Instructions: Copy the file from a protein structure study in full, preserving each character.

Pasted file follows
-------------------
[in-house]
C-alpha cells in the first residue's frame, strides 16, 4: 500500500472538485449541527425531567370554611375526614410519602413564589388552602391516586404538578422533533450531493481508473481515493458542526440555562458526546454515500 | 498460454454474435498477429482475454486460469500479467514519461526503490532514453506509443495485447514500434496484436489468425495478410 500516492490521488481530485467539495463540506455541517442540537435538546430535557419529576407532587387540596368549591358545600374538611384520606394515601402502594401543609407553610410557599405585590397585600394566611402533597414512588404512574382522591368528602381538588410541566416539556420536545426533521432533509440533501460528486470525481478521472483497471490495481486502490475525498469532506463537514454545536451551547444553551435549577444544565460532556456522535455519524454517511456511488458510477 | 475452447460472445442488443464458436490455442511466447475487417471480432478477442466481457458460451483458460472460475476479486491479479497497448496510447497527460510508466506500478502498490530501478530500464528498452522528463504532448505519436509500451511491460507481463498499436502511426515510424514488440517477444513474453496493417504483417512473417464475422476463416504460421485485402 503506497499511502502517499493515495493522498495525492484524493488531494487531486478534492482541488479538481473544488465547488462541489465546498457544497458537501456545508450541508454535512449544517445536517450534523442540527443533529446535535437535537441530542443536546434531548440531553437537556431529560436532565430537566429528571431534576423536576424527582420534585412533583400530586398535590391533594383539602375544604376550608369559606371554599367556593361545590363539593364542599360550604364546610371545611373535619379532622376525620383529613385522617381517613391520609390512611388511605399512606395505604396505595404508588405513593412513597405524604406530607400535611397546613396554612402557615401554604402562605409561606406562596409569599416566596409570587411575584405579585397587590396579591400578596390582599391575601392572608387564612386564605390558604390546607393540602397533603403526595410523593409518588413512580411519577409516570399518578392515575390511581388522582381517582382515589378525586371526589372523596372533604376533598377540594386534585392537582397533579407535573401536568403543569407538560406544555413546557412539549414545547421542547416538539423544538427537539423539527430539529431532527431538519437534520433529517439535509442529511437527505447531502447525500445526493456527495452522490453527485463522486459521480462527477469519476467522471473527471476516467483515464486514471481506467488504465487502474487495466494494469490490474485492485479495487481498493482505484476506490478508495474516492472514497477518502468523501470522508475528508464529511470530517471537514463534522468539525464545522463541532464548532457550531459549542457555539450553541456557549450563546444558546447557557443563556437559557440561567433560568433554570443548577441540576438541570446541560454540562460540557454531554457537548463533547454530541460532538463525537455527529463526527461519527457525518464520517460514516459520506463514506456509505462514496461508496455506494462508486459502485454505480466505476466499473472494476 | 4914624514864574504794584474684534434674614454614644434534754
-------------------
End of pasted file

[in-house]
C-alpha cells in the first residue's frame, strides 16, 4: 500500500472538485449541527425531567370554611375526614410519602413564589388552602391516586404538578422533533450531493481508473481515493458542526440555562458526546454515500 | 498460454454474435498477429482475454486460469500479467514519461526503490532514453506509443495485447514500434496484436489468425495478410 500516492490521488481530485467539495463540506455541517442540537435538546430535557419529576407532587387540596368549591358545600374538611384520606394515601402502594401543609407553610410557599405585590397585600394566611402533597414512588404512574382522591368528602381538588410541566416539556420536545426533521432533509440533501460528486470525481478521472483497471490495481486502490475525498469532506463537514454545536451551547444553551435549577444544565460532556456522535455519524454517511456511488458510477 | 475452447460472445442488443464458436490455442511466447475487417471480432478477442466481457458460451483458460472460475476479486491479479497497448496510447497527460510508466506500478502498490530501478530500464528498452522528463504532448505519436509500451511491460507481463498499436502511426515510424514488440517477444513474453496493417504483417512473417464475422476463416504460421485485402 503506497499511502502517499493515495493522498495525492484524493488531494487531486478534492482541488479538481473544488465547488462541489465546498457544497458537501456545508450541508454535512449544517445536517450534523442540527443533529446535535437535537441530542443536546434531548440531553437537556431529560436532565430537566429528571431534576423536576424527582420534585412533583400530586398535590391533594383539602375544604376550608369559606371554599367556593361545590363539593364542599360550604364546610371545611373535619379532622376525620383529613385522617381517613391520609390512611388511605399512606395505604396505595404508588405513593412513597405524604406530607400535611397546613396554612402557615401554604402562605409561606406562596409569599416566596409570587411575584405579585397587590396579591400578596390582599391575601392572608387564612386564605390558604390546607393540602397533603403526595410523593409518588413512580411519577409516570399518578392515575390511581388522582381517582382515589378525586371526589372523596372533604376533598377540594386534585392537582397533579407535573401536568403543569407538560406544555413546557412539549414545547421542547416538539423544538427537539423539527430539529431532527431538519437534520433529517439535509442529511437527505447531502447525500445526493456527495452522490453527485463522486459521480462527477469519476467522471473527471476516467483515464486514471481506467488504465487502474487495466494494469490490474485492485479495487481498493482505484476506490478508495474516492472514497477518502468523501470522508475528508464529511470530517471537514463534522468539525464545522463541532464548532457550531459549542457555539450553541456557549450563546444558546447557557443563556437559557440561567433560568433554570443548577441540576438541570446541560454540562460540557454531554457537548463533547454530541460532538463525537455527529463526527461519527457525518464520517460514516459520506463514506456509505462514496461508496455506494462508486459502485454505480466505476466499473472494476 | 4914624514864574504794584474684534434674614454614644434534754